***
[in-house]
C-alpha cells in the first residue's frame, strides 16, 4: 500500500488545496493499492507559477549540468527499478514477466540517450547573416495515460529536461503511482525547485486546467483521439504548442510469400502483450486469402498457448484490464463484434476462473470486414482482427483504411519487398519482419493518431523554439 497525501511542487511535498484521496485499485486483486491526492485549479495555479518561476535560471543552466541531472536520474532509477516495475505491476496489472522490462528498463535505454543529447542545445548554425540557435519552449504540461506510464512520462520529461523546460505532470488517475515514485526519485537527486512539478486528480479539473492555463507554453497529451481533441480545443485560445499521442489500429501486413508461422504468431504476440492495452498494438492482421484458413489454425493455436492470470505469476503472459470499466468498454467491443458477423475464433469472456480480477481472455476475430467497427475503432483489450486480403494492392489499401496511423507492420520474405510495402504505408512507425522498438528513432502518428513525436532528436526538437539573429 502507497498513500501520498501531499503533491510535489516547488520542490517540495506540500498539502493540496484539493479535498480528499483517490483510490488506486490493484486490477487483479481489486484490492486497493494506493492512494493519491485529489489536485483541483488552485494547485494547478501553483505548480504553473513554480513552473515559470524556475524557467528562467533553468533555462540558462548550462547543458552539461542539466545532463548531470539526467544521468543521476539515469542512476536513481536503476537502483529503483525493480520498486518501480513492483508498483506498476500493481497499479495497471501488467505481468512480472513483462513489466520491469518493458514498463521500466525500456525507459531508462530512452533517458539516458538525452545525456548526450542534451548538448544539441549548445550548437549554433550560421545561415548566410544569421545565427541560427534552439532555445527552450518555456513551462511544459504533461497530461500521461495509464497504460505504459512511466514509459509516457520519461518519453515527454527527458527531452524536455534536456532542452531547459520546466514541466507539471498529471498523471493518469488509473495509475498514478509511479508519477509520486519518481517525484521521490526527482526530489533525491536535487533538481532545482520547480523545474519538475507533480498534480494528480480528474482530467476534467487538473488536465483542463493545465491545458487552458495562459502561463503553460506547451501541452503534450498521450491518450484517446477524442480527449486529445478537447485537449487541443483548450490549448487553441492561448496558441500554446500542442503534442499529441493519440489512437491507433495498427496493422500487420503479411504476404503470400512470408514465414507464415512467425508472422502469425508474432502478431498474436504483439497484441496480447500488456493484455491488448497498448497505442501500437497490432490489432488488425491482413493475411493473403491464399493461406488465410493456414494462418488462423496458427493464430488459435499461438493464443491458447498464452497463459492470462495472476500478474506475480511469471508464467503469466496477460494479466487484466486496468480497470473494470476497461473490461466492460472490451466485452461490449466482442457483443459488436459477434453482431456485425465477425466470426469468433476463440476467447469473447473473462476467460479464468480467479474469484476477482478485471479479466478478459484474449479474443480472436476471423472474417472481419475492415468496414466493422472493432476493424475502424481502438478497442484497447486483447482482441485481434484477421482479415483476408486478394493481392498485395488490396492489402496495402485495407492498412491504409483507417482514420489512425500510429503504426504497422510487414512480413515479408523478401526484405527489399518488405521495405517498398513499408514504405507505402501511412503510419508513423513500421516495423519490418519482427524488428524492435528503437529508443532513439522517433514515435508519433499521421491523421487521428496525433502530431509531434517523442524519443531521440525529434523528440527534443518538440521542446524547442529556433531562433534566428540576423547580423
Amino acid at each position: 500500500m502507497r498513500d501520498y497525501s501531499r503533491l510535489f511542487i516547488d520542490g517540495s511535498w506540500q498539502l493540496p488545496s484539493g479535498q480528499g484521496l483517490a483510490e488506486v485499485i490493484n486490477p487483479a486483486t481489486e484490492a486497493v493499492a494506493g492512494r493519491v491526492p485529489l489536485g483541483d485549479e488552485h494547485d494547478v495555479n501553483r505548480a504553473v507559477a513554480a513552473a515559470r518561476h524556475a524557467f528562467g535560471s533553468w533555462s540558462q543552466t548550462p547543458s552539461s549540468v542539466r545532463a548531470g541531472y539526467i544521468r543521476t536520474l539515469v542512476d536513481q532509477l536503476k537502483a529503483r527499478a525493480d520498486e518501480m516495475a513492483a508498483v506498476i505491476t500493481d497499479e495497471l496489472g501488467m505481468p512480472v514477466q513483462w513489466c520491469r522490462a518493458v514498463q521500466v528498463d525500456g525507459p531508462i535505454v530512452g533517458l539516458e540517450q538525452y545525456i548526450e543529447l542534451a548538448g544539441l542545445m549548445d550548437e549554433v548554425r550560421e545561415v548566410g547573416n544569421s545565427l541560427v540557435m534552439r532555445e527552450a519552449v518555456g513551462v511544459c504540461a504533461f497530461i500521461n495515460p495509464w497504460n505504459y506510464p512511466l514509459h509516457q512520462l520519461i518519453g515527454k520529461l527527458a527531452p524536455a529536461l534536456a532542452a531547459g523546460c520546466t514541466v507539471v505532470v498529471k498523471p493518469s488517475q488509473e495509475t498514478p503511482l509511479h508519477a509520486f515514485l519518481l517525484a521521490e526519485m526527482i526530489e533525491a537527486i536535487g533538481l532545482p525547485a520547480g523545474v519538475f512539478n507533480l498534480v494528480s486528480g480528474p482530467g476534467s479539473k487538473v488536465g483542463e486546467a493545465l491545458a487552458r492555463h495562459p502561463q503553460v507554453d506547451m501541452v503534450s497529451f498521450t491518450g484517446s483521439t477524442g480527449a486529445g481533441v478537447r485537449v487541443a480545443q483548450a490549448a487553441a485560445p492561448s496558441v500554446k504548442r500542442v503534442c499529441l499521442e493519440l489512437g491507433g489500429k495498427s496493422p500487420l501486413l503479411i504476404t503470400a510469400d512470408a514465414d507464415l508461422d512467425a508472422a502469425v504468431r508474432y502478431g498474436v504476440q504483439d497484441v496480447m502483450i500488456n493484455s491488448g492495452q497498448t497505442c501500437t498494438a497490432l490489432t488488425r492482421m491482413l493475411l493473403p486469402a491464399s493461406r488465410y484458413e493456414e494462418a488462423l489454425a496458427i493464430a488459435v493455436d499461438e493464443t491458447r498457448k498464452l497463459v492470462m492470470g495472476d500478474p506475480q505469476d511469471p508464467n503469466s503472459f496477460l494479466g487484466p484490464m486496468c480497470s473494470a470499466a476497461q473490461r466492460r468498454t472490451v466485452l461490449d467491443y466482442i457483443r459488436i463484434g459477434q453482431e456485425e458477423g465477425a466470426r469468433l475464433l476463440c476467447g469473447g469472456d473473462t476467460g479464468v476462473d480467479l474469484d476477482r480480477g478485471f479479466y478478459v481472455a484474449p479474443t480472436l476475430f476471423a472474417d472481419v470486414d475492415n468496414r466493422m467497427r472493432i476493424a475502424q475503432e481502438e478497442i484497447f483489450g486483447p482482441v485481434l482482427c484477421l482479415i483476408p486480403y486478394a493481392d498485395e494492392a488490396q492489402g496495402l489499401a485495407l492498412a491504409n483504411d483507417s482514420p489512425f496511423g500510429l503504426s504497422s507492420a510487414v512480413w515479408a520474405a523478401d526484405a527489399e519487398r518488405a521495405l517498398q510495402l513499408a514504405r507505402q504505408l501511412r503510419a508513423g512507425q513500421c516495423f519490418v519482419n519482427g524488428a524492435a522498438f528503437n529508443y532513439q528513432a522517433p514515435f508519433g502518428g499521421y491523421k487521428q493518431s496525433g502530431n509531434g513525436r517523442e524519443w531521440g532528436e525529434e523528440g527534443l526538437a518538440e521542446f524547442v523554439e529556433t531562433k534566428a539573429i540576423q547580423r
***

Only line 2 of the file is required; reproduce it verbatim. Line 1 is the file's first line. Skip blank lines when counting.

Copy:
C-alpha cells in the first residue's frame, strides 16, 4: 500500500488545496493499492507559477549540468527499478514477466540517450547573416495515460529536461503511482525547485486546467483521439504548442510469400502483450486469402498457448484490464463484434476462473470486414482482427483504411519487398519482419493518431523554439 497525501511542487511535498484521496485499485486483486491526492485549479495555479518561476535560471543552466541531472536520474532509477516495475505491476496489472522490462528498463535505454543529447542545445548554425540557435519552449504540461506510464512520462520529461523546460505532470488517475515514485526519485537527486512539478486528480479539473492555463507554453497529451481533441480545443485560445499521442489500429501486413508461422504468431504476440492495452498494438492482421484458413489454425493455436492470470505469476503472459470499466468498454467491443458477423475464433469472456480480477481472455476475430467497427475503432483489450486480403494492392489499401496511423507492420520474405510495402504505408512507425522498438528513432502518428513525436532528436526538437539573429 502507497498513500501520498501531499503533491510535489516547488520542490517540495506540500498539502493540496484539493479535498480528499483517490483510490488506486490493484486490477487483479481489486484490492486497493494506493492512494493519491485529489489536485483541483488552485494547485494547478501553483505548480504553473513554480513552473515559470524556475524557467528562467533553468533555462540558462548550462547543458552539461542539466545532463548531470539526467544521468543521476539515469542512476536513481536503476537502483529503483525493480520498486518501480513492483508498483506498476500493481497499479495497471501488467505481468512480472513483462513489466520491469518493458514498463521500466525500456525507459531508462530512452533517458539516458538525452545525456548526450542534451548538448544539441549548445550548437549554433550560421545561415548566410544569421545565427541560427534552439532555445527552450518555456513551462511544459504533461497530461500521461495509464497504460505504459512511466514509459509516457520519461518519453515527454527527458527531452524536455534536456532542452531547459520546466514541466507539471498529471498523471493518469488509473495509475498514478509511479508519477509520486519518481517525484521521490526527482526530489533525491536535487533538481532545482520547480523545474519538475507533480498534480494528480480528474482530467476534467487538473488536465483542463493545465491545458487552458495562459502561463503553460506547451501541452503534450498521450491518450484517446477524442480527449486529445478537447485537449487541443483548450490549448487553441492561448496558441500554446500542442503534442499529441493519440489512437491507433495498427496493422500487420503479411504476404503470400512470408514465414507464415512467425508472422502469425508474432502478431498474436504483439497484441496480447500488456493484455491488448497498448497505442501500437497490432490489432488488425491482413493475411493473403491464399493461406488465410493456414494462418488462423496458427493464430488459435499461438493464443491458447498464452497463459492470462495472476500478474506475480511469471508464467503469466496477460494479466487484466486496468480497470473494470476497461473490461466492460472490451466485452461490449466482442457483443459488436459477434453482431456485425465477425466470426469468433476463440476467447469473447473473462476467460479464468480467479474469484476477482478485471479479466478478459484474449479474443480472436476471423472474417472481419475492415468496414466493422472493432476493424475502424481502438478497442484497447486483447482482441485481434484477421482479415483476408486478394493481392498485395488490396492489402496495402485495407492498412491504409483507417482514420489512425500510429503504426504497422510487414512480413515479408523478401526484405527489399518488405521495405517498398513499408514504405507505402501511412503510419508513423513500421516495423519490418519482427524488428524492435528503437529508443532513439522517433514515435508519433499521421491523421487521428496525433502530431509531434517523442524519443531521440525529434523528440527534443518538440521542446524547442529556433531562433534566428540576423547580423